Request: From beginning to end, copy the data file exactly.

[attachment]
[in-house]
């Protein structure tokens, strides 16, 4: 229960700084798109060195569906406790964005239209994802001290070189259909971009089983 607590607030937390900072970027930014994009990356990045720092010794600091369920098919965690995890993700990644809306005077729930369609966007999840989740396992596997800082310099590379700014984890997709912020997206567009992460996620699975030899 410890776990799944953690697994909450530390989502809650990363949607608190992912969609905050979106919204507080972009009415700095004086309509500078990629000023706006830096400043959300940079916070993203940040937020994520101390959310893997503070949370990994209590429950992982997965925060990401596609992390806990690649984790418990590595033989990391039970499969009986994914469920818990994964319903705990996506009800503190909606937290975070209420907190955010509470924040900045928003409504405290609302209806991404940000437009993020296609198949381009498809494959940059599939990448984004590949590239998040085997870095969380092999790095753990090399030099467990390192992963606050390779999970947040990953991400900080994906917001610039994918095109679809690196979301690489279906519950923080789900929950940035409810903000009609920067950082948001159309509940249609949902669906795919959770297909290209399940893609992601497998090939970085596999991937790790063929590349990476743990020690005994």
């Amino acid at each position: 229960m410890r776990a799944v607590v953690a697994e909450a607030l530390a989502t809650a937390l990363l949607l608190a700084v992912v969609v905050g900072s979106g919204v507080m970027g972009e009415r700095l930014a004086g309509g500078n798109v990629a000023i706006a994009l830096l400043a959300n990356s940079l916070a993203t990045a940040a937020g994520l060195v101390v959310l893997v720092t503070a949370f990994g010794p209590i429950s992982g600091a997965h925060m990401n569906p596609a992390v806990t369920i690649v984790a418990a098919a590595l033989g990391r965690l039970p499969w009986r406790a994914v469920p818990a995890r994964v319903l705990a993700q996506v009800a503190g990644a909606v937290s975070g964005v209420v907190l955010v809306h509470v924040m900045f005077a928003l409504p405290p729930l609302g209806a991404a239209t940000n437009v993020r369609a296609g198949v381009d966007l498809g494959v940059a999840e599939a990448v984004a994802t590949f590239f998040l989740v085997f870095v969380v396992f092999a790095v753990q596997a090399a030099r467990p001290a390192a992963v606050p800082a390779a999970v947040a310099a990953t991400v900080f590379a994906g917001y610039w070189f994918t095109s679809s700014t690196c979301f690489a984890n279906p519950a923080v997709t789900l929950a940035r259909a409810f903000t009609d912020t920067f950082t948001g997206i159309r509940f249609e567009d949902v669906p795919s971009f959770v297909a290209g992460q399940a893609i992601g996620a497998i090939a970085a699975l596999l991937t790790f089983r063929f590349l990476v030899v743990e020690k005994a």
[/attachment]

[in-house]
């Protein structure tokens, strides 16, 4: 229960700084798109060195569906406790964005239209994802001290070189259909971009089983 607590607030937390900072970027930014994009990356990045720092010794600091369920098919965690995890993700990644809306005077729930369609966007999840989740396992596997800082310099590379700014984890997709912020997206567009992460996620699975030899 410890776990799944953690697994909450530390989502809650990363949607608190992912969609905050979106919204507080972009009415700095004086309509500078990629000023706006830096400043959300940079916070993203940040937020994520101390959310893997503070949370990994209590429950992982997965925060990401596609992390806990690649984790418990590595033989990391039970499969009986994914469920818990994964319903705990996506009800503190909606937290975070209420907190955010509470924040900045928003409504405290609302209806991404940000437009993020296609198949381009498809494959940059599939990448984004590949590239998040085997870095969380092999790095753990090399030099467990390192992963606050390779999970947040990953991400900080994906917001610039994918095109679809690196979301690489279906519950923080789900929950940035409810903000009609920067950082948001159309509940249609949902669906795919959770297909290209399940893609992601497998090939970085596999991937790790063929590349990476743990020690005994």
């Amino acid at each position: 229960m410890r776990a799944v607590v953690a697994e909450a607030l530390a989502t809650a937390l990363l949607l608190a700084v992912v969609v905050g900072s979106g919204v507080m970027g972009e009415r700095l930014a004086g309509g500078n798109v990629a000023i706006a994009l830096l400043a959300n990356s940079l916070a993203t990045a940040a937020g994520l060195v101390v959310l893997v720092t503070a949370f990994g010794p209590i429950s992982g600091a997965h925060m990401n569906p596609a992390v806990t369920i690649v984790a418990a098919a590595l033989g990391r965690l039970p499969w009986r406790a994914v469920p818990a995890r994964v319903l705990a993700q996506v009800a503190g990644a909606v937290s975070g964005v209420v907190l955010v809306h509470v924040m900045f005077a928003l409504p405290p729930l609302g209806a991404a239209t940000n437009v993020r369609a296609g198949v381009d966007l498809g494959v940059a999840e599939a990448v984004a994802t590949f590239f998040l989740v085997f870095v969380v396992f092999a790095v753990q596997a090399a030099r467990p001290a390192a992963v606050p800082a390779a999970v947040a310099a990953t991400v900080f590379a994906g917001y610039w070189f994918t095109s679809s700014t690196c979301f690489a984890n279906p519950a923080v997709t789900l929950a940035r259909a409810f903000t009609d912020t920067f950082t948001g997206i159309r509940f249609e567009d949902v669906p795919s971009f959770v297909a290209g992460q399940a893609i992601g996620a497998i090939a970085a699975l596999l991937t790790f089983r063929f590349l990476v030899v743990e020690k005994a």